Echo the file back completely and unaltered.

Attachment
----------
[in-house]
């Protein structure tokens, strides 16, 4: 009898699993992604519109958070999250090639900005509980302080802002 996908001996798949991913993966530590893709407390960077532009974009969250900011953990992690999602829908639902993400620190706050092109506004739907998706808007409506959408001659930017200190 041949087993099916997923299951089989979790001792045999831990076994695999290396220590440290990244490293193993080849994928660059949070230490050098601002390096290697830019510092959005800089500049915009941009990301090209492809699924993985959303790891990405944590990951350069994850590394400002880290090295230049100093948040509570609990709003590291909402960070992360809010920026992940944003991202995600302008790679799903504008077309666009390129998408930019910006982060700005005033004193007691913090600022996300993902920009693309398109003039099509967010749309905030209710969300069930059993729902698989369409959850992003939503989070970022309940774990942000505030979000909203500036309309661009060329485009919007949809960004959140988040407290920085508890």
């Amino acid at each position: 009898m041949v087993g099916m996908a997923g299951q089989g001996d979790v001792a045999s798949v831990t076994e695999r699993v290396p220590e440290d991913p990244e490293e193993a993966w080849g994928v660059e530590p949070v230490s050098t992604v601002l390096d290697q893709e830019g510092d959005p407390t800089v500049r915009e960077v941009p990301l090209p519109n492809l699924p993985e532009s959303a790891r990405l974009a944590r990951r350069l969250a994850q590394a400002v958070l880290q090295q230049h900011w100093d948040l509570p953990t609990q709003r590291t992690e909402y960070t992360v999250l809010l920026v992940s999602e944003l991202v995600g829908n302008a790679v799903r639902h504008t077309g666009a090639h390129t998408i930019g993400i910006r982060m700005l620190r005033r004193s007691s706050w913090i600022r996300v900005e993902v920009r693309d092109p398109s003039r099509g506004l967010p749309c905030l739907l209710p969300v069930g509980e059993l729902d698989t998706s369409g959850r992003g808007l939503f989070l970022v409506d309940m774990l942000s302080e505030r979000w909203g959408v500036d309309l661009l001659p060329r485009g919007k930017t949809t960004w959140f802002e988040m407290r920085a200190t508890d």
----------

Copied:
[in-house]
């Protein structure tokens, strides 16, 4: 009898699993992604519109958070999250090639900005509980302080802002 996908001996798949991913993966530590893709407390960077532009974009969250900011953990992690999602829908639902993400620190706050092109506004739907998706808007409506959408001659930017200190 041949087993099916997923299951089989979790001792045999831990076994695999290396220590440290990244490293193993080849994928660059949070230490050098601002390096290697830019510092959005800089500049915009941009990301090209492809699924993985959303790891990405944590990951350069994850590394400002880290090295230049100093948040509570609990709003590291909402960070992360809010920026992940944003991202995600302008790679799903504008077309666009390129998408930019910006982060700005005033004193007691913090600022996300993902920009693309398109003039099509967010749309905030209710969300069930059993729902698989369409959850992003939503989070970022309940774990942000505030979000909203500036309309661009060329485009919007949809960004959140988040407290920085508890």
């Amino acid at each position: 009898m041949v087993g099916m996908a997923g299951q089989g001996d979790v001792a045999s798949v831990t076994e695999r699993v290396p220590e440290d991913p990244e490293e193993a993966w080849g994928v660059e530590p949070v230490s050098t992604v601002l390096d290697q893709e830019g510092d959005p407390t800089v500049r915009e960077v941009p990301l090209p519109n492809l699924p993985e532009s959303a790891r990405l974009a944590r990951r350069l969250a994850q590394a400002v958070l880290q090295q230049h900011w100093d948040l509570p953990t609990q709003r590291t992690e909402y960070t992360v999250l809010l920026v992940s999602e944003l991202v995600g829908n302008a790679v799903r639902h504008t077309g666009a090639h390129t998408i930019g993400i910006r982060m700005l620190r005033r004193s007691s706050w913090i600022r996300v900005e993902v920009r693309d092109p398109s003039r099509g506004l967010p749309c905030l739907l209710p969300v069930g509980e059993l729902d698989t998706s369409g959850r992003g808007l939503f989070l970022v409506d309940m774990l942000s302080e505030r979000w909203g959408v500036d309309l661009l001659p060329r485009g919007k930017t949809t960004w959140f802002e988040m407290r920085a200190t508890d």